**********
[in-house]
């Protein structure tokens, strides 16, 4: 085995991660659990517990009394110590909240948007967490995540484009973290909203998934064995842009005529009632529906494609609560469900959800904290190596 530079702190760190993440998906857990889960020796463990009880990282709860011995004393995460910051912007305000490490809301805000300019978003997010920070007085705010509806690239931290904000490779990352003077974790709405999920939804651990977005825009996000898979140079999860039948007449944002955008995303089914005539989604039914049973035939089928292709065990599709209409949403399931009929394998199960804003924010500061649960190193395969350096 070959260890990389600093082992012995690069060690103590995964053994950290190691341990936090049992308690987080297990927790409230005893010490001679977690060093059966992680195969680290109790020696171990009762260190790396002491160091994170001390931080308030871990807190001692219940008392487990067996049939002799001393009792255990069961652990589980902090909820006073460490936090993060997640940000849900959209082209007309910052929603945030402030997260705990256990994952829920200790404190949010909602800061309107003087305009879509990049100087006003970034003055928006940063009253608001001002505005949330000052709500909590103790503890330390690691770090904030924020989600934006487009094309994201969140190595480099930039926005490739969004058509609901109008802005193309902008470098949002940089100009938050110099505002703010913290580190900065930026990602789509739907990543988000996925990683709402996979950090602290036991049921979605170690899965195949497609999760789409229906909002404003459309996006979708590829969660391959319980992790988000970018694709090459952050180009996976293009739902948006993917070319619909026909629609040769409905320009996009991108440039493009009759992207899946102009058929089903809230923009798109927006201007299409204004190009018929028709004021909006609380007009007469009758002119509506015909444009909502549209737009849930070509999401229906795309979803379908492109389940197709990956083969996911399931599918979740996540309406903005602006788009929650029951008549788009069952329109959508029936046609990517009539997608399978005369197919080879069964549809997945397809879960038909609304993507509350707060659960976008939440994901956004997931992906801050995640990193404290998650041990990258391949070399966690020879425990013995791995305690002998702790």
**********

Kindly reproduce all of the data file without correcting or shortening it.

[in-house]
């Protein structure tokens, strides 16, 4: 085995991660659990517990009394110590909240948007967490995540484009973290909203998934064995842009005529009632529906494609609560469900959800904290190596 530079702190760190993440998906857990889960020796463990009880990282709860011995004393995460910051912007305000490490809301805000300019978003997010920070007085705010509806690239931290904000490779990352003077974790709405999920939804651990977005825009996000898979140079999860039948007449944002955008995303089914005539989604039914049973035939089928292709065990599709209409949403399931009929394998199960804003924010500061649960190193395969350096 070959260890990389600093082992012995690069060690103590995964053994950290190691341990936090049992308690987080297990927790409230005893010490001679977690060093059966992680195969680290109790020696171990009762260190790396002491160091994170001390931080308030871990807190001692219940008392487990067996049939002799001393009792255990069961652990589980902090909820006073460490936090993060997640940000849900959209082209007309910052929603945030402030997260705990256990994952829920200790404190949010909602800061309107003087305009879509990049100087006003970034003055928006940063009253608001001002505005949330000052709500909590103790503890330390690691770090904030924020989600934006487009094309994201969140190595480099930039926005490739969004058509609901109008802005193309902008470098949002940089100009938050110099505002703010913290580190900065930026990602789509739907990543988000996925990683709402996979950090602290036991049921979605170690899965195949497609999760789409229906909002404003459309996006979708590829969660391959319980992790988000970018694709090459952050180009996976293009739902948006993917070319619909026909629609040769409905320009996009991108440039493009009759992207899946102009058929089903809230923009798109927006201007299409204004190009018929028709004021909006609380007009007469009758002119509506015909444009909502549209737009849930070509999401229906795309979803379908492109389940197709990956083969996911399931599918979740996540309406903005602006788009929650029951008549788009069952329109959508029936046609990517009539997608399978005369197919080879069964549809997945397809879960038909609304993507509350707060659960976008939440994901956004997931992906801050995640990193404290998650041990990258391949070399966690020879425990013995791995305690002998702790």